Colt Single Action Army P1840 45 Colt

The Colt is well made and reliable. The rough trigger action soured our shooting experience with it. We feel that the level of disappointment is exacerbated by the price of the revolver and high expectations for it.


We recently compared three single-action revolvers from Colt and Traditions chambered in 45 ACP or 45 Colt, also called 45 Long Colt. The two Colts are genuine factory-branded wheelguns, and the third is a modern Italian-made clone from Pietta, branded by Traditions Firearms. The Colts are not exactly the guns that won the West, and we are glad they are not. Well made of modern steel, they are good performers, but so is the Traditions revolver for a lot less money. The Traditions 1873 Frontier is a credible clone of the Colt 1873, with an improved action that allows carrying the handgun fully loaded with six cartridges.

The deep-blue and case-colored Colt is a nice-looking revolver.

We based the test on the suitability of the revolvers for all-round use. This might mean Cowboy Action shooting, as a hunter’s backup handgun, for protection against wild beasts, and even home defense. We believe that most of these revolvers are used for recreation because they are fun shooters. But even a fun gun with no serious niche in the scheme of things should not be aggravating to use and fire and should fire to the point of aim, be smooth in operation, and provide the user their money’s worth. In this case, we found two handguns that met those criteria, and one that did not, in our estimation.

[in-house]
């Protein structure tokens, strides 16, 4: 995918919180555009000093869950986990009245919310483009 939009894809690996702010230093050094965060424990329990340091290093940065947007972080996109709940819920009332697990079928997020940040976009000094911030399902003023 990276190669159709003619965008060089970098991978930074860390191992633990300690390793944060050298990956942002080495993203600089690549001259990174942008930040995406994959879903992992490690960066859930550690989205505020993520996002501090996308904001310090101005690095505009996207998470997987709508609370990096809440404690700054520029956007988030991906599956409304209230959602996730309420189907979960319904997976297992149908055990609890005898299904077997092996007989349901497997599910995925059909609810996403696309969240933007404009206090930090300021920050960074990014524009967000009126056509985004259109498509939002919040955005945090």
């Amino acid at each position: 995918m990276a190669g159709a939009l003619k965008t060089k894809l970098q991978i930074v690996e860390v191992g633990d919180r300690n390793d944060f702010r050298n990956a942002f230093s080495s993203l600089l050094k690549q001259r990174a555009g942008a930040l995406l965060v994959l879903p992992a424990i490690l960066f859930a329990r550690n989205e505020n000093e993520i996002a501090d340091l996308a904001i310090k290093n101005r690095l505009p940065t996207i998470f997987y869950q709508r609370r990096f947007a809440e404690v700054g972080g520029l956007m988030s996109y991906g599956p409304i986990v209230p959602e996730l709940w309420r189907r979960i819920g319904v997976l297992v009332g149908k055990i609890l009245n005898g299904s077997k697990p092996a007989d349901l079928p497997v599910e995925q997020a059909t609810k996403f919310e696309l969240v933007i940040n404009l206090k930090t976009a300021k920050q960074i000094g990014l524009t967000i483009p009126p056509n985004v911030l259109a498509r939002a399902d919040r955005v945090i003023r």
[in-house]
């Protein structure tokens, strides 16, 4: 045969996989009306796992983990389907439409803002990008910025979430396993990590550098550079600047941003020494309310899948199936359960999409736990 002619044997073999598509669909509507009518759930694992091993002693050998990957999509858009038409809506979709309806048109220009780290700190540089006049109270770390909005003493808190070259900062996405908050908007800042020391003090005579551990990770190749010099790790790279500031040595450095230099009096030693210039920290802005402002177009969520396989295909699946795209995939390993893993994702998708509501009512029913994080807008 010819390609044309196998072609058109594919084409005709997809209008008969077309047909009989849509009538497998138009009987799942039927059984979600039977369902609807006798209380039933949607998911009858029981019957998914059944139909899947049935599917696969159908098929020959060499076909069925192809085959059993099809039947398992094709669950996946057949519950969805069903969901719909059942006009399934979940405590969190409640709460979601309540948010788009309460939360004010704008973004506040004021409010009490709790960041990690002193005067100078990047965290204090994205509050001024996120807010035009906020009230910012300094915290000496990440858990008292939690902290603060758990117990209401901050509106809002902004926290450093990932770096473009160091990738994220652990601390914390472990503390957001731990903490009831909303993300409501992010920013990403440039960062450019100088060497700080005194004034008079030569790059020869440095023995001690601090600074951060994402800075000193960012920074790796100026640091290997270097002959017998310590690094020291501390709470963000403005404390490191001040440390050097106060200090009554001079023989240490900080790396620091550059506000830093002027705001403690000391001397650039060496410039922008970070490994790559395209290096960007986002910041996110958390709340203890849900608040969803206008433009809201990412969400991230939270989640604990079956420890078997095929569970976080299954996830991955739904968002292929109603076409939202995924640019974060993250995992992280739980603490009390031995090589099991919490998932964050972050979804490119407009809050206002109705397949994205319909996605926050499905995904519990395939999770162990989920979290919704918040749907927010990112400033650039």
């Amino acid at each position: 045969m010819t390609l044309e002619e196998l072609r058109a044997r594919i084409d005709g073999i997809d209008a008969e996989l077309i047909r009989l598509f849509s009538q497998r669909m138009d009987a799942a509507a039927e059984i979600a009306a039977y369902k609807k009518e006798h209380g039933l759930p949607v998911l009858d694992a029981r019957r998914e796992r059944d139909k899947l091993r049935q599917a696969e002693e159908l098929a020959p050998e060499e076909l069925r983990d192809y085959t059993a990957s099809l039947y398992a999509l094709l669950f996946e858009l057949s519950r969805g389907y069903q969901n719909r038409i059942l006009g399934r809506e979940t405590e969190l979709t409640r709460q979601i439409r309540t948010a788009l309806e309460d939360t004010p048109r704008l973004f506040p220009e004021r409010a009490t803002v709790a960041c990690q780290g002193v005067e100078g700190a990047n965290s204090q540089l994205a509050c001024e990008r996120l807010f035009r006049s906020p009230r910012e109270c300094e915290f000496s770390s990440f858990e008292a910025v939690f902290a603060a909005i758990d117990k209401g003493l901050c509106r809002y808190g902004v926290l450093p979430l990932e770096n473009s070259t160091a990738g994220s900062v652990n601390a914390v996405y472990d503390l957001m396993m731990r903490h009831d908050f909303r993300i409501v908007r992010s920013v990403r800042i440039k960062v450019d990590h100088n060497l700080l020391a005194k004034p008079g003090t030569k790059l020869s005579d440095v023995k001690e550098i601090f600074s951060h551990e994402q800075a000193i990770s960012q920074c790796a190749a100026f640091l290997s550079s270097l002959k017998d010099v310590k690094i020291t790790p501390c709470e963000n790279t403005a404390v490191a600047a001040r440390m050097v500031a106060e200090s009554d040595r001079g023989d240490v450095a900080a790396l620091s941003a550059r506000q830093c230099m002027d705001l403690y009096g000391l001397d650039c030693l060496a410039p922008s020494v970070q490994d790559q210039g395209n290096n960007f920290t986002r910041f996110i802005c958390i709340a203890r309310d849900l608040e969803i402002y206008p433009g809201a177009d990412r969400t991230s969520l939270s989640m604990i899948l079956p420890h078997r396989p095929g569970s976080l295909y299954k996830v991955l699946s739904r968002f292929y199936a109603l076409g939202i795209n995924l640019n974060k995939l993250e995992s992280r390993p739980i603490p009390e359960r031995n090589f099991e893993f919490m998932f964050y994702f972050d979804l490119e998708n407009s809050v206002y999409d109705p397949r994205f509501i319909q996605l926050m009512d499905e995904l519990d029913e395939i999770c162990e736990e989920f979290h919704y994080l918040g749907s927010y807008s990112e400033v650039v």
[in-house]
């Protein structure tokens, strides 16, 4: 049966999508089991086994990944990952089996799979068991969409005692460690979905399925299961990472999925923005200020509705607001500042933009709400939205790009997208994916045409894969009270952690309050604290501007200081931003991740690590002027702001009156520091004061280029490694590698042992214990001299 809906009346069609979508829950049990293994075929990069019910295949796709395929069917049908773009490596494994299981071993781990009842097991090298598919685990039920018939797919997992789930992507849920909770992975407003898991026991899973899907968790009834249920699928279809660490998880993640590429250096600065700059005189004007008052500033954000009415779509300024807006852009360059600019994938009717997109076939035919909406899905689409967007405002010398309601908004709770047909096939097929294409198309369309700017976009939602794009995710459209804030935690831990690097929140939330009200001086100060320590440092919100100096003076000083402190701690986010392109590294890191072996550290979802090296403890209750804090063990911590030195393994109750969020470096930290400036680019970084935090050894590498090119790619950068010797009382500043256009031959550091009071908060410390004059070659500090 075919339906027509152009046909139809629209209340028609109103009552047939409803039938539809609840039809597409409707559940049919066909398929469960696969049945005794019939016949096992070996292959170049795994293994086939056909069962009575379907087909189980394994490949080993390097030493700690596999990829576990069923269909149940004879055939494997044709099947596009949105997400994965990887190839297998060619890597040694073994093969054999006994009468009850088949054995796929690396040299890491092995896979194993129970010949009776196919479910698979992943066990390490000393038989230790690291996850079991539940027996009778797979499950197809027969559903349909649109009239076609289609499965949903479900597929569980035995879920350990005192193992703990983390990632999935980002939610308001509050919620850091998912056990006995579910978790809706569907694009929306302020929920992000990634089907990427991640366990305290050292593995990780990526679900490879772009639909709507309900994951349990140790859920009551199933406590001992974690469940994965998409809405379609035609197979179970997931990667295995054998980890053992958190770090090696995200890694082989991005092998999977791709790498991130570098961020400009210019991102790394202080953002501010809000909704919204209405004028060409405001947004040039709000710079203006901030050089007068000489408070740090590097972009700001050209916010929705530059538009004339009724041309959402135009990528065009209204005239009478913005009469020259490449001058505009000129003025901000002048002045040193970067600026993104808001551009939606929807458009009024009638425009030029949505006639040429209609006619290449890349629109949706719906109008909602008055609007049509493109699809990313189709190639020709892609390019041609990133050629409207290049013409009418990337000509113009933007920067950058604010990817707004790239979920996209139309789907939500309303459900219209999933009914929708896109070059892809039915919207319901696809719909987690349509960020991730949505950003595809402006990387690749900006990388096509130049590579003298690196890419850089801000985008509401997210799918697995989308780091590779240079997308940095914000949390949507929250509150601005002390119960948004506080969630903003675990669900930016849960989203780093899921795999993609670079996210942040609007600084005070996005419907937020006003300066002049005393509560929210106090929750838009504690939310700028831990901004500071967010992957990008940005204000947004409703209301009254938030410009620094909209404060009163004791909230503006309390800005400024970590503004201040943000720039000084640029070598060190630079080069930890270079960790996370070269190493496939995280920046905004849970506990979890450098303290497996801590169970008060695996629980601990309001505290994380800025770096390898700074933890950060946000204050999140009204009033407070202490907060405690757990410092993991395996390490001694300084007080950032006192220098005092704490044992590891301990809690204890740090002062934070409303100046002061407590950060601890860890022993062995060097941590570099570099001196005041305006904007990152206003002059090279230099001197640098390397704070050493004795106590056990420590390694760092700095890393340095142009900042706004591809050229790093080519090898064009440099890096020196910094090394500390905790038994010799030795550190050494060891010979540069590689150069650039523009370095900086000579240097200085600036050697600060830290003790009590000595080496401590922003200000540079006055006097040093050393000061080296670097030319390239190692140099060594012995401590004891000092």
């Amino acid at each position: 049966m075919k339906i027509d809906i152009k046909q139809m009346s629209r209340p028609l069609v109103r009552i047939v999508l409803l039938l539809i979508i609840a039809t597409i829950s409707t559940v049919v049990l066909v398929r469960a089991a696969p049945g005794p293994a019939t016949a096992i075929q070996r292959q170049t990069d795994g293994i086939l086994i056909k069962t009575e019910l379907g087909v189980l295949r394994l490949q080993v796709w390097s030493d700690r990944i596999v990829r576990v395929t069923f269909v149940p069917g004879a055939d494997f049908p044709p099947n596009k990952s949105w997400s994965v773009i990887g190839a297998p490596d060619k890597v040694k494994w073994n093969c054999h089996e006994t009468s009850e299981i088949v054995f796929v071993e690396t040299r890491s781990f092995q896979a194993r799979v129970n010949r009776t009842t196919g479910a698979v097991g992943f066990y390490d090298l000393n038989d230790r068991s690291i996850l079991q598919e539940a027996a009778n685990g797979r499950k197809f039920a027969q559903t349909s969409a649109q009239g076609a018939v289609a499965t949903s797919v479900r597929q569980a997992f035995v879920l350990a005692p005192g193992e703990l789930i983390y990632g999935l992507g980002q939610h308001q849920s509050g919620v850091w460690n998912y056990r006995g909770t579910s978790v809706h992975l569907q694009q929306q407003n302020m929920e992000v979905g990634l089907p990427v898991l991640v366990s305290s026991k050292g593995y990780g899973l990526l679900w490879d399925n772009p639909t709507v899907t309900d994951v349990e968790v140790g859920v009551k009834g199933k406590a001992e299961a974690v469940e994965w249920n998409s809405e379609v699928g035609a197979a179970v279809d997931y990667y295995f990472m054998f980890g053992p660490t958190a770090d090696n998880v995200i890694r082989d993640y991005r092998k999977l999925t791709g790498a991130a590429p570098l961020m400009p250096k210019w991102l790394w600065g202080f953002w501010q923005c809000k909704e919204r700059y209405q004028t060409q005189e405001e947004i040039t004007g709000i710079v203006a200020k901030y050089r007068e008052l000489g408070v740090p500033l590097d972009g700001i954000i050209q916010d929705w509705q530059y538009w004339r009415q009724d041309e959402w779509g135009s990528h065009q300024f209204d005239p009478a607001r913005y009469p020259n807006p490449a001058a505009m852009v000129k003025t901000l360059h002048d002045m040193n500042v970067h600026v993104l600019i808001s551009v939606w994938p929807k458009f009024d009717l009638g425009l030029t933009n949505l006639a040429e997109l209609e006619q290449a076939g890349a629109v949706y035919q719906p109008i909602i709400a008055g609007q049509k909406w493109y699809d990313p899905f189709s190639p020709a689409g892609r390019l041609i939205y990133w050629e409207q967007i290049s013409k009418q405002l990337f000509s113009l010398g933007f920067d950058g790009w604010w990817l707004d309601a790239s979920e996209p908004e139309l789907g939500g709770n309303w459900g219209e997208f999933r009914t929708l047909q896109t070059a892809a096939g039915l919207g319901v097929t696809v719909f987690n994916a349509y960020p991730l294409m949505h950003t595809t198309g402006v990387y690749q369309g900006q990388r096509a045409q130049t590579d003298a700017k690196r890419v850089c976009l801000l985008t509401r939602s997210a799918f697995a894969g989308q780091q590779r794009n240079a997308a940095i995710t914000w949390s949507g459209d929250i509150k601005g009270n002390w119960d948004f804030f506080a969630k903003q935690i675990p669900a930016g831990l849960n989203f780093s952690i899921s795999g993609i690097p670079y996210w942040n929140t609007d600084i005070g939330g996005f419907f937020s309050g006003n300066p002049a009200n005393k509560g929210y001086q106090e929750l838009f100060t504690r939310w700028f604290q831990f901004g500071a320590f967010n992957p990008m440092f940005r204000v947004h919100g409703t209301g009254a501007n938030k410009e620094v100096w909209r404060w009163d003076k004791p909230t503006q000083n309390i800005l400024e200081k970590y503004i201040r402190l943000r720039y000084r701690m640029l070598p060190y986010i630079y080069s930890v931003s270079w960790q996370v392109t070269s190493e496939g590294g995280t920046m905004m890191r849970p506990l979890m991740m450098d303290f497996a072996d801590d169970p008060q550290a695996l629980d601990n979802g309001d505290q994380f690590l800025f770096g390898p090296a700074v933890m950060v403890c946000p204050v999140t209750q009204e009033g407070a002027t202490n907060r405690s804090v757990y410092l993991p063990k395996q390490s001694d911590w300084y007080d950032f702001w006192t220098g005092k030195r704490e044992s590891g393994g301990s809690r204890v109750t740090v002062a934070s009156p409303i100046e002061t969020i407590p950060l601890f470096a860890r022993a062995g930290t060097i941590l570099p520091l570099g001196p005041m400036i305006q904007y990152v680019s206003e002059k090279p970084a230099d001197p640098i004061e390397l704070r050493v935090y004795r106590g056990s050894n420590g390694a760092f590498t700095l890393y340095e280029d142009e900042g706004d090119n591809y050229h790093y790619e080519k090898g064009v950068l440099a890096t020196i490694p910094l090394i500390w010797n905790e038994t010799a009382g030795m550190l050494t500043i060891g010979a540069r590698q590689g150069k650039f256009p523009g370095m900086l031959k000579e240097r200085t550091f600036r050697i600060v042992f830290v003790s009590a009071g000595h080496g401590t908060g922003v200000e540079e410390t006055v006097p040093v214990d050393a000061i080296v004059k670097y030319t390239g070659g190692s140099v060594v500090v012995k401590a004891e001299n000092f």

The Jeffrey Custom Leather Ranger is a lifetime holster well suited to the single-action revolver.

We wanted to learn what type of accuracy and performance you could expect from these revolvers. Protection against wild beasts, including feral dogs and the big cats, was part of the assessment. Would you be helpless with a modern single-action revolver in such a situation? Far from it. We also wanted to determine just how wide a spread there is in performance between low-cost and high-cost versions. As it turned out, there’s very little separation, and the difference may not be discernible except by the most experienced shooters. Here’s how they shook out:

Gun Tests Grade: B-


In this match-up we compared three single-action revolvers, two of them built by Colt. Here is a Colt Single Action Army P1840 in 45 Colt. All are based on the original Colt Single Action Army, introduced in 1873, a classic and instantly recognized American icon.